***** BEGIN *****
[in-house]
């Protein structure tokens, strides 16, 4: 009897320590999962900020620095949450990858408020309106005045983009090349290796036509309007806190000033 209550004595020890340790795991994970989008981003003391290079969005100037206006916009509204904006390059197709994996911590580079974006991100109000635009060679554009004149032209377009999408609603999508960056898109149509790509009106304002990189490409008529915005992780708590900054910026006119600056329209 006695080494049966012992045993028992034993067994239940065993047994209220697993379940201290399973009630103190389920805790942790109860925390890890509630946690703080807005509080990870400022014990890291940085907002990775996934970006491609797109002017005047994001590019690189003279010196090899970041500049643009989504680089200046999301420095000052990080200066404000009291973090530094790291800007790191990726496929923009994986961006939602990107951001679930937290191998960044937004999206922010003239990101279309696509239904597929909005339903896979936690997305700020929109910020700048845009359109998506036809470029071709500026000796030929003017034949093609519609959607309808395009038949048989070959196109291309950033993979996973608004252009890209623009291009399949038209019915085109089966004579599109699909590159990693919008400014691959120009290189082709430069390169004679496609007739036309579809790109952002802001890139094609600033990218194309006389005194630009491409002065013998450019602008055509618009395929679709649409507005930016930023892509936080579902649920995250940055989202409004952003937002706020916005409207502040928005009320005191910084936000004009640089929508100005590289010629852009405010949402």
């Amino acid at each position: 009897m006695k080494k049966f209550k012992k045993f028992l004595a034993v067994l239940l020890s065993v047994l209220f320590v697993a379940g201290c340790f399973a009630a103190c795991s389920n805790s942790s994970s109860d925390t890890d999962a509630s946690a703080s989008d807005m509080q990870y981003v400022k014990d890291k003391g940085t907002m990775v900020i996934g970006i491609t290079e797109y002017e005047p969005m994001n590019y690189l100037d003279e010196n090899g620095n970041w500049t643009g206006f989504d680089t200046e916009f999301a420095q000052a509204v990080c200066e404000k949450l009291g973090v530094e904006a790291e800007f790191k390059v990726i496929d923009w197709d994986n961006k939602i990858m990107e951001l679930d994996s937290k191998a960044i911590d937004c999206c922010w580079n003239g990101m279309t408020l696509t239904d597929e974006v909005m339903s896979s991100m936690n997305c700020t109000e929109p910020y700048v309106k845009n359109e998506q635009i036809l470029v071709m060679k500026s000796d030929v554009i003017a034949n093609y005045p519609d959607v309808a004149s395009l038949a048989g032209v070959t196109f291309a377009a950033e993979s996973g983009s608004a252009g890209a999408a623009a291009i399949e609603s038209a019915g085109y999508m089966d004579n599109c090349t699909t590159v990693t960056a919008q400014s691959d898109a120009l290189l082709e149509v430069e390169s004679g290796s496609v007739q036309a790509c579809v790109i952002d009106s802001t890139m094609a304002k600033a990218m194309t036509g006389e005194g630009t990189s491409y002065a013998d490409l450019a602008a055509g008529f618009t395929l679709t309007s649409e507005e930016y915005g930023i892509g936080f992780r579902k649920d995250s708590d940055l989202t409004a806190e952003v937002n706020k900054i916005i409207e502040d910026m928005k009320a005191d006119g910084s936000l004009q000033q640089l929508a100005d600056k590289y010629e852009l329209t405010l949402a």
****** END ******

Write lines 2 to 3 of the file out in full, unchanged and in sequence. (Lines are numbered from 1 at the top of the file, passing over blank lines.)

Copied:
């Protein structure tokens, strides 16, 4: 009897320590999962900020620095949450990858408020309106005045983009090349290796036509309007806190000033 209550004595020890340790795991994970989008981003003391290079969005100037206006916009509204904006390059197709994996911590580079974006991100109000635009060679554009004149032209377009999408609603999508960056898109149509790509009106304002990189490409008529915005992780708590900054910026006119600056329209 006695080494049966012992045993028992034993067994239940065993047994209220697993379940201290399973009630103190389920805790942790109860925390890890509630946690703080807005509080990870400022014990890291940085907002990775996934970006491609797109002017005047994001590019690189003279010196090899970041500049643009989504680089200046999301420095000052990080200066404000009291973090530094790291800007790191990726496929923009994986961006939602990107951001679930937290191998960044937004999206922010003239990101279309696509239904597929909005339903896979936690997305700020929109910020700048845009359109998506036809470029071709500026000796030929003017034949093609519609959607309808395009038949048989070959196109291309950033993979996973608004252009890209623009291009399949038209019915085109089966004579599109699909590159990693919008400014691959120009290189082709430069390169004679496609007739036309579809790109952002802001890139094609600033990218194309006389005194630009491409002065013998450019602008055509618009395929679709649409507005930016930023892509936080579902649920995250940055989202409004952003937002706020916005409207502040928005009320005191910084936000004009640089929508100005590289010629852009405010949402």
């Amino acid at each position: 009897m006695k080494k049966f209550k012992k045993f028992l004595a034993v067994l239940l020890s065993v047994l209220f320590v697993a379940g201290c340790f399973a009630a103190c795991s389920n805790s942790s994970s109860d925390t890890d999962a509630s946690a703080s989008d807005m509080q990870y981003v400022k014990d890291k003391g940085t907002m990775v900020i996934g970006i491609t290079e797109y002017e005047p969005m994001n590019y690189l100037d003279e010196n090899g620095n970041w500049t643009g206006f989504d680089t200046e916009f999301a420095q000052a509204v990080c200066e404000k949450l009291g973090v530094e904006a790291e800007f790191k390059v990726i496929d923009w197709d994986n961006k939602i990858m990107e951001l679930d994996s937290k191998a960044i911590d937004c999206c922010w580079n003239g990101m279309t408020l696509t239904d597929e974006v909005m339903s896979s991100m936690n997305c700020t109000e929109p910020y700048v309106k845009n359109e998506q635009i036809l470029v071709m060679k500026s000796d030929v554009i003017a034949n093609y005045p519609d959607v309808a004149s395009l038949a048989g032209v070959t196109f291309a377009a950033e993979s996973g983009s608004a252009g890209a999408a623009a291009i399949e609603s038209a019915g085109y999508m089966d004579n599109c090349t699909t590159v990693t960056a919008q400014s691959d898109a120009l290189l082709e149509v430069e390169s004679g290796s496609v007739q036309a790509c579809v790109i952002d009106s802001t890139m094609a304002k600033a990218m194309t036509g006389e005194g630009t990189s491409y002065a013998d490409l450019a602008a055509g008529f618009t395929l679709t309007s649409e507005e930016y915005g930023i892509g936080f992780r579902k649920d995250s708590d940055l989202t409004a806190e952003v937002n706020k900054i916005i409207e502040d910026m928005k009320a005191d006119g910084s936000l004009q000033q640089l929508a100005d600056k590289y010629e852009l329209t405010l949402a």